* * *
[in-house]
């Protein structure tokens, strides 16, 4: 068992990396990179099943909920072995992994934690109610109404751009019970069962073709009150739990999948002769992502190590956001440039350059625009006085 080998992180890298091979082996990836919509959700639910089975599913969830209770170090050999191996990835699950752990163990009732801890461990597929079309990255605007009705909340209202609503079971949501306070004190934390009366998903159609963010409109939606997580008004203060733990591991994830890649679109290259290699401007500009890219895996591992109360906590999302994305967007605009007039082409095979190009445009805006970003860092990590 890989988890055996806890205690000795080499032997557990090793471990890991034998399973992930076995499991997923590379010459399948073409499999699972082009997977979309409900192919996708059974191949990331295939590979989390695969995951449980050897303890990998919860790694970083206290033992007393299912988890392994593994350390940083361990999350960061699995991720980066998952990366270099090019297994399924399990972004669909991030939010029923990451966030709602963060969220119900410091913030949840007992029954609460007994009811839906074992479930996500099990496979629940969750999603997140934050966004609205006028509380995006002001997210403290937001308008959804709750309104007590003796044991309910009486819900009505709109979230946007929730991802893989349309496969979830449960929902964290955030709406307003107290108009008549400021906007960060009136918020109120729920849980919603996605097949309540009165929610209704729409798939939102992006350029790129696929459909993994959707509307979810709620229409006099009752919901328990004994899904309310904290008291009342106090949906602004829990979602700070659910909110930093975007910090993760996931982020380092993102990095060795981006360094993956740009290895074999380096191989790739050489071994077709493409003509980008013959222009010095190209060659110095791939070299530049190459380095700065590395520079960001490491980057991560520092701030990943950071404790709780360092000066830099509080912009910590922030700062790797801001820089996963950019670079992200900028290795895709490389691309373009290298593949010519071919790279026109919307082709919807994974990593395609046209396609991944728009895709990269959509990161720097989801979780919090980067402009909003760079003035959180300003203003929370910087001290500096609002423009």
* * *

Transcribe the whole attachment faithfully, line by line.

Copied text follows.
[in-house]
């Protein structure tokens, strides 16, 4: 068992990396990179099943909920072995992994934690109610109404751009019970069962073709009150739990999948002769992502190590956001440039350059625009006085 080998992180890298091979082996990836919509959700639910089975599913969830209770170090050999191996990835699950752990163990009732801890461990597929079309990255605007009705909340209202609503079971949501306070004190934390009366998903159609963010409109939606997580008004203060733990591991994830890649679109290259290699401007500009890219895996591992109360906590999302994305967007605009007039082409095979190009445009805006970003860092990590 890989988890055996806890205690000795080499032997557990090793471990890991034998399973992930076995499991997923590379010459399948073409499999699972082009997977979309409900192919996708059974191949990331295939590979989390695969995951449980050897303890990998919860790694970083206290033992007393299912988890392994593994350390940083361990999350960061699995991720980066998952990366270099090019297994399924399990972004669909991030939010029923990451966030709602963060969220119900410091913030949840007992029954609460007994009811839906074992479930996500099990496979629940969750999603997140934050966004609205006028509380995006002001997210403290937001308008959804709750309104007590003796044991309910009486819900009505709109979230946007929730991802893989349309496969979830449960929902964290955030709406307003107290108009008549400021906007960060009136918020109120729920849980919603996605097949309540009165929610209704729409798939939102992006350029790129696929459909993994959707509307979810709620229409006099009752919901328990004994899904309310904290008291009342106090949906602004829990979602700070659910909110930093975007910090993760996931982020380092993102990095060795981006360094993956740009290895074999380096191989790739050489071994077709493409003509980008013959222009010095190209060659110095791939070299530049190459380095700065590395520079960001490491980057991560520092701030990943950071404790709780360092000066830099509080912009910590922030700062790797801001820089996963950019670079992200900028290795895709490389691309373009290298593949010519071919790279026109919307082709919807994974990593395609046209396609991944728009895709990269959509990161720097989801979780919090980067402009909003760079003035959180300003203003929370910087001290500096609002423009």